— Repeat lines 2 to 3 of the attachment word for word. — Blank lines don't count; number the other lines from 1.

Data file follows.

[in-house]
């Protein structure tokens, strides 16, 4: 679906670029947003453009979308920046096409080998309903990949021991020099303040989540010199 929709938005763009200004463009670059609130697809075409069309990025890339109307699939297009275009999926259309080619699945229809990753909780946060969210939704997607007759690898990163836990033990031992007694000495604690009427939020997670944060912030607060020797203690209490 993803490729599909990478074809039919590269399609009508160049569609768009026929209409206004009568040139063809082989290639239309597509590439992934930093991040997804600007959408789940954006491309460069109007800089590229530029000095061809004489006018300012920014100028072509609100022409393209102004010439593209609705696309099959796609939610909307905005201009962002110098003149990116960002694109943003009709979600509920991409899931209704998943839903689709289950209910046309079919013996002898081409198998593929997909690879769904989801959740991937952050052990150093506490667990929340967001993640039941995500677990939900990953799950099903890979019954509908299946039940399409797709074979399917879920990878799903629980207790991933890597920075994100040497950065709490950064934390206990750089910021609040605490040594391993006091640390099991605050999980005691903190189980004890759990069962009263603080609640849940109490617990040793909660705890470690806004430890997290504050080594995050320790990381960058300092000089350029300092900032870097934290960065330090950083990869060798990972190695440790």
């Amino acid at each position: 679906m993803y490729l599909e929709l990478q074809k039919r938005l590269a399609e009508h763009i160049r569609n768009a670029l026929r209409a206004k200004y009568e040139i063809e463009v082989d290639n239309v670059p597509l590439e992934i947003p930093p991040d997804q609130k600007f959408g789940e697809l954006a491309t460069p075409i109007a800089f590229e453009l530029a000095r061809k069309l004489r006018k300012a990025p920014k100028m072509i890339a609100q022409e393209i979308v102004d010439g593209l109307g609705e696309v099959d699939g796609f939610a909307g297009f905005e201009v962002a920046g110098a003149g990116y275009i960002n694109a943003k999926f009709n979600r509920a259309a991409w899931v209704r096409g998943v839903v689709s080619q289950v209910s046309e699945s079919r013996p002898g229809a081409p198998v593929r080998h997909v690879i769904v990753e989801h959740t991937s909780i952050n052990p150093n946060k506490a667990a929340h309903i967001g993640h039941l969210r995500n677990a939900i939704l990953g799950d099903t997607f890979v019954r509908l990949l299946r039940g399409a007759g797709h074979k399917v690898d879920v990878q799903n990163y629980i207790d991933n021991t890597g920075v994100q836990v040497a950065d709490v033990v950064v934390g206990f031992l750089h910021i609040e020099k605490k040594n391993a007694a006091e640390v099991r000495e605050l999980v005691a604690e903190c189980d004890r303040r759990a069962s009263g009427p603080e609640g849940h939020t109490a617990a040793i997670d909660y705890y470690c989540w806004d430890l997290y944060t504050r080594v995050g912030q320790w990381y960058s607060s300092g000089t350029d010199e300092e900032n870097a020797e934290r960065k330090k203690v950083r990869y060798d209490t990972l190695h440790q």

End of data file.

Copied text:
């Protein structure tokens, strides 16, 4: 679906670029947003453009979308920046096409080998309903990949021991020099303040989540010199 929709938005763009200004463009670059609130697809075409069309990025890339109307699939297009275009999926259309080619699945229809990753909780946060969210939704997607007759690898990163836990033990031992007694000495604690009427939020997670944060912030607060020797203690209490 993803490729599909990478074809039919590269399609009508160049569609768009026929209409206004009568040139063809082989290639239309597509590439992934930093991040997804600007959408789940954006491309460069109007800089590229530029000095061809004489006018300012920014100028072509609100022409393209102004010439593209609705696309099959796609939610909307905005201009962002110098003149990116960002694109943003009709979600509920991409899931209704998943839903689709289950209910046309079919013996002898081409198998593929997909690879769904989801959740991937952050052990150093506490667990929340967001993640039941995500677990939900990953799950099903890979019954509908299946039940399409797709074979399917879920990878799903629980207790991933890597920075994100040497950065709490950064934390206990750089910021609040605490040594391993006091640390099991605050999980005691903190189980004890759990069962009263603080609640849940109490617990040793909660705890470690806004430890997290504050080594995050320790990381960058300092000089350029300092900032870097934290960065330090950083990869060798990972190695440790």
């Amino acid at each position: 679906m993803y490729l599909e929709l990478q074809k039919r938005l590269a399609e009508h763009i160049r569609n768009a670029l026929r209409a206004k200004y009568e040139i063809e463009v082989d290639n239309v670059p597509l590439e992934i947003p930093p991040d997804q609130k600007f959408g789940e697809l954006a491309t460069p075409i109007a800089f590229e453009l530029a000095r061809k069309l004489r006018k300012a990025p920014k100028m072509i890339a609100q022409e393209i979308v102004d010439g593209l109307g609705e696309v099959d699939g796609f939610a909307g297009f905005e201009v962002a920046g110098a003149g990116y275009i960002n694109a943003k999926f009709n979600r509920a259309a991409w899931v209704r096409g998943v839903v689709s080619q289950v209910s046309e699945s079919r013996p002898g229809a081409p198998v593929r080998h997909v690879i769904v990753e989801h959740t991937s909780i952050n052990p150093n946060k506490a667990a929340h309903i967001g993640h039941l969210r995500n677990a939900i939704l990953g799950d099903t997607f890979v019954r509908l990949l299946r039940g399409a007759g797709h074979k399917v690898d879920v990878q799903n990163y629980i207790d991933n021991t890597g920075v994100q836990v040497a950065d709490v033990v950064v934390g206990f031992l750089h910021i609040e020099k605490k040594n391993a007694a006091e640390v099991r000495e605050l999980v005691a604690e903190c189980d004890r303040r759990a069962s009263g009427p603080e609640g849940h939020t109490a617990a040793i997670d909660y705890y470690c989540w806004d430890l997290y944060t504050r080594v995050g912030q320790w990381y960058s607060s300092g000089t350029d010199e300092e900032n870097a020797e934290r960065k330090k203690v950083r990869y060798d209490t990972l190695h440790q």